Economy

Import curbs lead to a spike in domestic steel output

Seetharaman R BL Research Bureau | Updated on January 15, 2018 Published on November 01, 2016

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But demand remains weak

The production in the eight core industries recorded a healthy growth in September, signalling pick-up in some segments of the economy. The growth in steel output has been especially strong.

These core industries that contribute 38 per cent to the overall IIP number recorded a five per cent year-on-year increase in September compared to the corresponding period in 2015. Steel production, which has a 6.7 per cent weightage in the total IIP index, shot up sharply over the last two months.

The index measurement for this metal was 233.4, marginally short of all-time high of 237.3 achieved in August.

The steel sector has shown a healthy year-on-year expansion every month from March 2016, except in July. But over the last two months, the year-on-year growth in steel was particularly high at 17 and 16.3 per cent respectively. So what is driving this growth in the steel sector?

The Centre’s recent measures to curb imports have led to the spike in domestic steel production. This has also helped in firming up domestic steel prices. For the first half of this fiscal year, the total crude steel production was at 48 million tonnes, a 7.5 per cent increase compared to the same period a year earlier.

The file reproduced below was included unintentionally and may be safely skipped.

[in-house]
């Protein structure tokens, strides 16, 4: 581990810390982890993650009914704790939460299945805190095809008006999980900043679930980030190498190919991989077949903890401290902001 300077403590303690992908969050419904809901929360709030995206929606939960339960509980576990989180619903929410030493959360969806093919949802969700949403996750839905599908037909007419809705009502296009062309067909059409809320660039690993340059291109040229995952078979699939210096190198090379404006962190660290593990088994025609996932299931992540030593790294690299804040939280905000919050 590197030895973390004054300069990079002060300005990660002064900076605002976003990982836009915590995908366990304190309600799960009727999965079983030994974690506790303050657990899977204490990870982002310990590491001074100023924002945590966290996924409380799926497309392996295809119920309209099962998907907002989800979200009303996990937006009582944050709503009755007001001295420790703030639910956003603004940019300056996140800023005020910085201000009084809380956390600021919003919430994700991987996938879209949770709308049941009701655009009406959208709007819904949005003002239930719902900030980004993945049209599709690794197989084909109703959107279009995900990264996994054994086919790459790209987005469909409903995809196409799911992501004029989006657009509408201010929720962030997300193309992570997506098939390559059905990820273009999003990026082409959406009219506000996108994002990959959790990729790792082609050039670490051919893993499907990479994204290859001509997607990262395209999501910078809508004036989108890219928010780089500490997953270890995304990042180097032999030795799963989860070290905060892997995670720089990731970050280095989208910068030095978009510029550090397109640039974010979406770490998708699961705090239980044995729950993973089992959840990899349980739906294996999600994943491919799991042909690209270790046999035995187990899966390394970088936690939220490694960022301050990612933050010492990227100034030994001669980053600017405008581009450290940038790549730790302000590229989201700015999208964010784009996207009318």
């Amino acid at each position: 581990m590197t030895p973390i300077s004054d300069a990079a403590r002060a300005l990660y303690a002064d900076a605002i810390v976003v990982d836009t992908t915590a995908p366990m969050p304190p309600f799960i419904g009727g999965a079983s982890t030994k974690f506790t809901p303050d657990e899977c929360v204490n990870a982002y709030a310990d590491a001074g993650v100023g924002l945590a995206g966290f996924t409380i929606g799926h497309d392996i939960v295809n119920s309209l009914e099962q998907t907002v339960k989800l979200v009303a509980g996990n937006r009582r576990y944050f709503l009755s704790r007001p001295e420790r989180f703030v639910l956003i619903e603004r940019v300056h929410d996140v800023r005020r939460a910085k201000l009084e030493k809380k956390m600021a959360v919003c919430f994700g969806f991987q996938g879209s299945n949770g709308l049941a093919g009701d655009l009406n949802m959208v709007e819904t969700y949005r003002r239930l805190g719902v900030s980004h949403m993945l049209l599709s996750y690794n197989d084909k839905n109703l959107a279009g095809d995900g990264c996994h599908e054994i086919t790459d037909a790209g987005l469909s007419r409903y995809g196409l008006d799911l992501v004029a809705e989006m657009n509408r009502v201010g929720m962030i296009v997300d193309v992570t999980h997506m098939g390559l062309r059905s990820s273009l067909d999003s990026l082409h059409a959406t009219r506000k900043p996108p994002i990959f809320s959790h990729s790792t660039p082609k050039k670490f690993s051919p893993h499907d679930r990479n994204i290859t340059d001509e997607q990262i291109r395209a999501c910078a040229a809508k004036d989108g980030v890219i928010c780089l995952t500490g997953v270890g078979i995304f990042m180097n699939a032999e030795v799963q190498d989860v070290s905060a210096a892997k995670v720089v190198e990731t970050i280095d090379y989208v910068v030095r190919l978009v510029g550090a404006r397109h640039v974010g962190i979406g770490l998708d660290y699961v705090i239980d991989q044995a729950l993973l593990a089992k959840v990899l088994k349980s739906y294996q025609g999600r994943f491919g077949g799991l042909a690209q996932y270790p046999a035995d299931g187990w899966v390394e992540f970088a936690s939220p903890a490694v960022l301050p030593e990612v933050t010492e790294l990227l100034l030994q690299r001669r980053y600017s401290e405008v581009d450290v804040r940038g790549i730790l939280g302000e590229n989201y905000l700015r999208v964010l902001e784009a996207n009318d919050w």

Consumption tepid

Steel consumption in the country, however, continues to be tepid.

During the first six months ending September 2016, domestic consumption increased to 41 million tonnes, a mere 3.6 per cent year-on-year increase.

Jayanta Roy, Senior Vice-President, ICRA, says, “The last six months have seen a 35 per cent drop in imports because of the various protection measures implemented by the Centre. This is one of the main factors for the increase in domestic production”.

But, the domestic demand still lags production, raising questions over the sustainability of the increase in domestic production.

However, steel companies will be at an advantage with the Centre’s increasing capital expenditure in the railway, port and electric transmission sectors.

Besides, the manufacturing Purchasing Managers Index (PMI) at 54.4, close to a two-year high for the month of October also indicates positive signs in the manufacturing environment.

Published on November 01, 2016
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